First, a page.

Teaching teenagers is a challenge for most teachers. I’m currently a Mandarin teacher teaching from Pre-school B students to Year 8 students (aged from 3-13 years old) at Mooltripakdee International School (M.I.S.). Due to the wide range of students I have to teach, I’ve gotten to know that teaching teenagers is totally different from teaching the younger kids.
First of all, teenagers are much more difficult to manage. The classroom management skills which work well in the younger kids will not be working for this age group. Teenagers are big enough to have their own way of thinking. If you simply shout or yell at them to make them behave that is definitely not going to work and will only make things worse. But if you do nothing or are too soft to them, they will feel free to do anything in your class and of course they can’t learn anything. Then you may ask, what is the solution to this issue? What should I do? The answer is to build a good relationship with the students. If the students like you, they won’t do anything to make you feel bad.
Now the problem is how to build a good relationship with the students. Firstly, you have to really care about them. You care about their emotions, their needs, and their physical issues. For example, if someone gets a headache and you’ve noticed that in the class, you can find the medicine for them or help to call their parents to pick them up. You never humiliate or embarrass anyone in front of their friends. If you want to talk about their issues you could talk to them privately. You should be open to their ideas about what kind of topics they want to learn in class and if they’ve got some good ideas it’s worth it to adjust your teaching plan a little bit to add them in.
However, the key to building a relationship with the students successfully is the correct balance between respect and authority. If you are not close to them, you won’t be able to build the relationship. If you get too close to them, they may see you as their friend instead of their teacher, they won’t be scared of you. It’s hard to know how far you should go. You should make the students scared of you, but out of respect not fear. You should transmit the idea that you are the one who is in control of the class, but out of class you could be their friend. You could play with them and you are happy to talk about their daily life and share stories with them. A successful teacher can make the students behave in class and out of class they can be quite close.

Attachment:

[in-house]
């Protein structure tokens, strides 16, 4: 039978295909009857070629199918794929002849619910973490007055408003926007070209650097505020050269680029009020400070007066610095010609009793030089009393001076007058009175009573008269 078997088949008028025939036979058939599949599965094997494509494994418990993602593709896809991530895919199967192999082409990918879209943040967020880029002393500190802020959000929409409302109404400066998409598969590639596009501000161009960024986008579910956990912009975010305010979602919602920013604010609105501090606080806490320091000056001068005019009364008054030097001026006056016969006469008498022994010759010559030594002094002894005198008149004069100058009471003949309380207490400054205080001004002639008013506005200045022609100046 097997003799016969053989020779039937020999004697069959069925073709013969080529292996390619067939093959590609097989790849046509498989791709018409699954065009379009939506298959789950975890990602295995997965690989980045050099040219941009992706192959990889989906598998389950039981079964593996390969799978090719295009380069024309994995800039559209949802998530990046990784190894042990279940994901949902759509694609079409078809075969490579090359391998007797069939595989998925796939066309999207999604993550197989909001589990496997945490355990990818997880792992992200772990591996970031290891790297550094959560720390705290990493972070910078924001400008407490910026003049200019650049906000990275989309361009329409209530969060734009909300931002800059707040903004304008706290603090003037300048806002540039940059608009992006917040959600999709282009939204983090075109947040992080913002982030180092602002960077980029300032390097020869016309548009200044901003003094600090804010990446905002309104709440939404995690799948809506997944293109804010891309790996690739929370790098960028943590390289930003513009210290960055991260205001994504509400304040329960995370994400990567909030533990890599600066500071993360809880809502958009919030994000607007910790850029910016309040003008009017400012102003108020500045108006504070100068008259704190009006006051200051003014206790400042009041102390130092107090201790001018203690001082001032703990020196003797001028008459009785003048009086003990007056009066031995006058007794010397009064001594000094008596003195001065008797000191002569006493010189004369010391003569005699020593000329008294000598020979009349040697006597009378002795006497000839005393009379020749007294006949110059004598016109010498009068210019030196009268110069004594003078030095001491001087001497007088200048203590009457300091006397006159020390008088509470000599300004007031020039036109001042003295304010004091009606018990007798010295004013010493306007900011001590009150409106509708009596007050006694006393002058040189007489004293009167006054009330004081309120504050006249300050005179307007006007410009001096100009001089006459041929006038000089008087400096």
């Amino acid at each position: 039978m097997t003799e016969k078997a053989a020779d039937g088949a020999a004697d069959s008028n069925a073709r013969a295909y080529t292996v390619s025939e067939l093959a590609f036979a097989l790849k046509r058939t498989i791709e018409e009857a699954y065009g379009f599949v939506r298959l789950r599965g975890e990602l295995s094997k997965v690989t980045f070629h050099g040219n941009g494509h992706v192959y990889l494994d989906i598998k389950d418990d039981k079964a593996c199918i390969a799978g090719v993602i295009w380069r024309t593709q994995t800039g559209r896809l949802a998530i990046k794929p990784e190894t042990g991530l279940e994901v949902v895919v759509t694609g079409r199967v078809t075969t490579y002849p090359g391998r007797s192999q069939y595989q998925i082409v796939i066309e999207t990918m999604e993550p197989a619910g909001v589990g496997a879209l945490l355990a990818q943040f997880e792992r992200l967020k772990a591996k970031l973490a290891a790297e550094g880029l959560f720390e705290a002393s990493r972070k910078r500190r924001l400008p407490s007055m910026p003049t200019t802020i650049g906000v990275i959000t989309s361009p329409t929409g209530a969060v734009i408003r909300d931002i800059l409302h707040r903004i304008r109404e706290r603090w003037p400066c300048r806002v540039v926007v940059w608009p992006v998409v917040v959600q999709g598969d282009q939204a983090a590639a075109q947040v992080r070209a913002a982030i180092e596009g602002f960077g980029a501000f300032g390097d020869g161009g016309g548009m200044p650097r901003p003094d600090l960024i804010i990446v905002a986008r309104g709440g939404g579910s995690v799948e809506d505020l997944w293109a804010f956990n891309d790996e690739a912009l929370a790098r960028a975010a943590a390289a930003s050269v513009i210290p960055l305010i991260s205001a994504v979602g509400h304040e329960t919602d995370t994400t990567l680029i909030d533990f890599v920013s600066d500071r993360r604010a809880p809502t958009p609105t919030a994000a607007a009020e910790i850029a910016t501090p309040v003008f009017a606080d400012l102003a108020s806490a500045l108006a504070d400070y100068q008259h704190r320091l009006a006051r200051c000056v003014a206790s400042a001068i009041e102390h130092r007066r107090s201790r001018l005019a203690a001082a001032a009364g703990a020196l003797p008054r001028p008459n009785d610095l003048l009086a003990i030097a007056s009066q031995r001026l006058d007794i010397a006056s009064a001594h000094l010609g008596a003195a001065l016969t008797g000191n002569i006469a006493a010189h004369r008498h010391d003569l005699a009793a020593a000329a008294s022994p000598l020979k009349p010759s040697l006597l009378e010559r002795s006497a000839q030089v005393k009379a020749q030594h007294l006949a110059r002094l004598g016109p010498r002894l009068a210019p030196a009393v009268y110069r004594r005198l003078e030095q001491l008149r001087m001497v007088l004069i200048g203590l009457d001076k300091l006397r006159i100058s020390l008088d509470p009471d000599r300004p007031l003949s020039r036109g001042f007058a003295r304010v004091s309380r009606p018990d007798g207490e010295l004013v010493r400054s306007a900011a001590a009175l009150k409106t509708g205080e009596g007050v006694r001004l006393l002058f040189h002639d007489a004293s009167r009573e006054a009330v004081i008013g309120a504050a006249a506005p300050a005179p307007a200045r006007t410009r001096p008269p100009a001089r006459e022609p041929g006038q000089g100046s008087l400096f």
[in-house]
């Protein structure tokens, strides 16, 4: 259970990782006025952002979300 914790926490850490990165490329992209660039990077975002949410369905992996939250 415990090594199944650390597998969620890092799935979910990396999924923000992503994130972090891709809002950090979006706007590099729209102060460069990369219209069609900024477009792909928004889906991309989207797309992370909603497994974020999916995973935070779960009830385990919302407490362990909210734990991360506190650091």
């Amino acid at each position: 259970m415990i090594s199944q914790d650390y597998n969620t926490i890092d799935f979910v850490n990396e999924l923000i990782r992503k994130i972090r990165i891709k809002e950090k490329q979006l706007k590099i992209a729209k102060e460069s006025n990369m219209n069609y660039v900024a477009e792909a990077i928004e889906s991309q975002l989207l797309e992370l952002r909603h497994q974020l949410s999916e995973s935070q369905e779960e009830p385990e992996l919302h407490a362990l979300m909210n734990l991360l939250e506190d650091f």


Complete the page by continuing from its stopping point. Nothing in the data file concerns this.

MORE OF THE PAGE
Another challenge about teaching teenagers is how to motivate and interest them. It’s important to create a positive learning environment in which they feel happy and motivated to learn. Once they find that the class is boring they would give it up and stop learning anything. As I mentioned before, teachers should talk about topics that relate to their daily life.
They would not be interested in anything that happened a hundred years ago! But we couldn’t change all the topics in our textbook to the ones that the students are interested in.
What we could do is change the way we deliver the topics to the students. For example, when I teach them how to introduce yourself and someone else in Chinese, instead of just reading the textbook, I would create a role play about meeting new friends at a party where students have to actually act in the situation and practice
how to do it in their real life. I could play some Chinese music as the background music to make them not be nervous. By doing the role play they could quickly pick up the vocabulary and grammar in a natural way.
Finally, each child deserves a champion, never give up on them. We should insist that they become the best that they can possibly be. This job is tough, but it’s not impossible. We can do this, we are educators and we are born to make a difference!
Lei Chen is a Chinese teacher at Mooltripakdee Inter-national School.